Walking Thunder

  • 1997
  • Movie
  • PG
  • Children's, Western

A scenic tale of pioneer days, the family feature WALKING THUNDER blazes few fresh trails. In the present, a boy sulks because his parents, the McKays, leave him with his grandmother during a trip away. But the wise old lady has the kid read the journal of his ancestor, Jacob McKay (David Tom), 14 years old in 1850 and unwillingly uprooted from his New...read more

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A scenic tale of pioneer days, the family feature WALKING THUNDER blazes few fresh trails.

In the present, a boy sulks because his parents, the McKays, leave him with his grandmother during a trip away. But the wise old lady has the kid read the journal of his ancestor, Jacob McKay (David Tom), 14 years old in 1850 and unwillingly uprooted from his New Hampshire home and dragged west

with the rest of the family by father John (John Denver), a former shipbuilder who imagines prosperity in the California goldfields. Oncoming winter and the pregnancy of Mrs. McKay (Klara Irene Miracle) strands the family in the mountains en route--perhaps for good when a legendary grizzly bear,

named Walking Thunder by the Indians, attacks and disables their wagon. Help comes to the McKays via Abner Murdock (James Read) a friendly mountain man, and Dark Wind (Chief Ted Thin Elk), an old Sioux medicine man tragically linked to Walking Thunder; his son mistakenly killed the bear's mate, so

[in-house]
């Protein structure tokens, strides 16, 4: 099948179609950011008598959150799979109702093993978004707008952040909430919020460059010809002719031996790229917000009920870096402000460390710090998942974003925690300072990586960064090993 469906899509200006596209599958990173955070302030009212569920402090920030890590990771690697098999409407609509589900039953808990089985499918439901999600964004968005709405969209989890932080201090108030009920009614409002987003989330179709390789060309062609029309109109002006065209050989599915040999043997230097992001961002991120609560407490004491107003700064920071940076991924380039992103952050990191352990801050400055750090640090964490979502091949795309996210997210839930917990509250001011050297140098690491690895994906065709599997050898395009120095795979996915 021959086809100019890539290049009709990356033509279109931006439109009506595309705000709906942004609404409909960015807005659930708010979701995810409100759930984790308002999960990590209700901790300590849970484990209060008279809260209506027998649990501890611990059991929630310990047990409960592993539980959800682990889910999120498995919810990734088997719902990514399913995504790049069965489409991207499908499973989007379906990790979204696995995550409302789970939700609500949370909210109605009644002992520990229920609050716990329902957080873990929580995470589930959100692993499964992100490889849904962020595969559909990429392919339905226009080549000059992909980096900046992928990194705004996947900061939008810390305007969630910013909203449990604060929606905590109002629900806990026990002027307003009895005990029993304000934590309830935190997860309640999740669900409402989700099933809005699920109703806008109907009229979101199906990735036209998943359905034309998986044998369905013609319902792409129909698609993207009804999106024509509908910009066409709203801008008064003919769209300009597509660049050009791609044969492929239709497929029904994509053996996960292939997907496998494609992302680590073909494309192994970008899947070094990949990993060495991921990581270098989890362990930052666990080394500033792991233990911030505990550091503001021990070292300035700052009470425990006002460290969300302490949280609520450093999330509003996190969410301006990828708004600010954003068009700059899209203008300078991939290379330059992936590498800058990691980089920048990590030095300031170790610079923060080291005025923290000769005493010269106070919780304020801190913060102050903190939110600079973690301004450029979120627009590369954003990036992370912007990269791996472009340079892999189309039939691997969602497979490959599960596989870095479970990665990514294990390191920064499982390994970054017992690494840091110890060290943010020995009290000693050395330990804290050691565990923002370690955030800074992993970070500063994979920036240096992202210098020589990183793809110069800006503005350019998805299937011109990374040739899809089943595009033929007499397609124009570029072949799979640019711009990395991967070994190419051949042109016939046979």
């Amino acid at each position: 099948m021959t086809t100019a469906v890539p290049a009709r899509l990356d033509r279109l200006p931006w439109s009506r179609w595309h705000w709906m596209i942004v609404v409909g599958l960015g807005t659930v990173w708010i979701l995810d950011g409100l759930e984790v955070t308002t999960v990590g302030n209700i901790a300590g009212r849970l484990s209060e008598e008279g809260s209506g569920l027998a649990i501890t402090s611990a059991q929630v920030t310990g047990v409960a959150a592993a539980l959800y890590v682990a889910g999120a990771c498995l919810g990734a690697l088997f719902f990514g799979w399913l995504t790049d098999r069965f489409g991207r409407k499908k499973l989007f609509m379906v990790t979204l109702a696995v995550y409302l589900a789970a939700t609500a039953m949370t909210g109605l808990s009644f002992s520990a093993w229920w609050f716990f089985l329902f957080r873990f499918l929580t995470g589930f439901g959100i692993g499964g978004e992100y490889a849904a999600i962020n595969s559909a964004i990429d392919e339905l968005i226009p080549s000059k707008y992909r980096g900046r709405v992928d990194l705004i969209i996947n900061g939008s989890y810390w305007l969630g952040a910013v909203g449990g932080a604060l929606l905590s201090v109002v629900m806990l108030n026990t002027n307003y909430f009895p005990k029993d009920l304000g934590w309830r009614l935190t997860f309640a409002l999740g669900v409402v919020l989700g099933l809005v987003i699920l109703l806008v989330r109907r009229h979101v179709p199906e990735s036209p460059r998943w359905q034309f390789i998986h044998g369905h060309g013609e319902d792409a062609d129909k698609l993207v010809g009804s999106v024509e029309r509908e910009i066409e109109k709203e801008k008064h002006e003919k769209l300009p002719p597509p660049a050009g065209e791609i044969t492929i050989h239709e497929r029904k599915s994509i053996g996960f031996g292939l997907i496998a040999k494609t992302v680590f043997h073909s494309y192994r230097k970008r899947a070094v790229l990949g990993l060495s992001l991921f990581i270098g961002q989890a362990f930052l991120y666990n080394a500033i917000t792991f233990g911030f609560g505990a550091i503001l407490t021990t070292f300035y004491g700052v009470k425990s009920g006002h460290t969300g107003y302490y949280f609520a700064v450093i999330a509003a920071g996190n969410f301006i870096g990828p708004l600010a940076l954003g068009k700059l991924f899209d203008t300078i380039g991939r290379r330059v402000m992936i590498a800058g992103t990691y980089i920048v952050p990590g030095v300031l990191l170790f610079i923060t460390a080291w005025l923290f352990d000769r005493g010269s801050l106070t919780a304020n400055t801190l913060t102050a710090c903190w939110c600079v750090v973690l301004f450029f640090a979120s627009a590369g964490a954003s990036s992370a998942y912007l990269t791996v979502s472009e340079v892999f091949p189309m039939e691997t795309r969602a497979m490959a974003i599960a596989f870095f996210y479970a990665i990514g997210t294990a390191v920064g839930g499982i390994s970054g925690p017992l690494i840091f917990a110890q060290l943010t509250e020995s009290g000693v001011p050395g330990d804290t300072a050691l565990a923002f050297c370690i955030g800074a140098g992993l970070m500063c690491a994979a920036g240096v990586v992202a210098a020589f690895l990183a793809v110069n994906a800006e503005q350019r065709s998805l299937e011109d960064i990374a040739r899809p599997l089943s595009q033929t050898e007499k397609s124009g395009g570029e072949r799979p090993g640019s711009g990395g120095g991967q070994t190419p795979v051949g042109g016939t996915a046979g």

W.T. killed the brave in retaliation, and now the old man and the bear commune regularly amidst the trees. Among the various dangers in the territory is Ansel Richter (Christopher Neame) and his renegade partners, determined to rob the McKays and slaughter Walking Thunder for his valuable pelt.

Again and again, Abner and the McKays beat off the marauders, John proving, surprisingly, that he can fight. Finally, with Dark Wind shot and Jacob unable to use a gun on Richter, things look hopeless--until the avenging Walking Thunder comes to the rescue and crashes down upon the villain. The

journal concludes with a legend that Dark Wind and Walking Thunder recovered from their wounds and wandered the mountains doing good deeds for decades afterwards.

There are times when WALKING THUNDER resembles nothing so much as a movie version of the popular educational computer game "The Oregon Trail," as Jacob McKay, surrogate for the (presumably juvenile) viewer, learns through experience how to best feed, provision, and defend a family in the untamed

wilderness. But the three dumb bad guys are more like something out of a cheap cartoon, raiding the McKays with the tiresome regularity of Wile E. Coyote after the Roadrunner, clearly a convenience for instances in which the writers couldn't think up an interesting crisis to send the characters'

way. Animal actor Bart the Bear is more compelling as the truly fearsome beast who, for Dark Wind, embodies the unsentimental spirit of nature (though, as with most movie treatments of the topic, WALKING THUNDER's greeting-card version of native American mysticism verges on the cloying and

condescending). Singer-actor John Denver is also quite well cast as the tenderfoot dad out of his element. WALKING THUNDER was shot in co-writer/director Craig Clyde's home base of Utah and completed in 1993, but not until several years later did it emerge on home video, as a melancholy footnote

for two of its performers. John Denver had perished in a 1997 crash of a plane he was piloting over Monterey. Veteran actor Brian Keith, who narrates as the voice of the mature Jacob McKay, also died that same year, a suicide. (Violence.)

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  • Released: 1997
  • Rating: PG
  • Review: A scenic tale of pioneer days, the family feature WALKING THUNDER blazes few fresh trails. In the present, a boy sulks because his parents, the McKays, leave him with his grandmother during a trip away. But the wise old lady has the kid read the journal o… (more)

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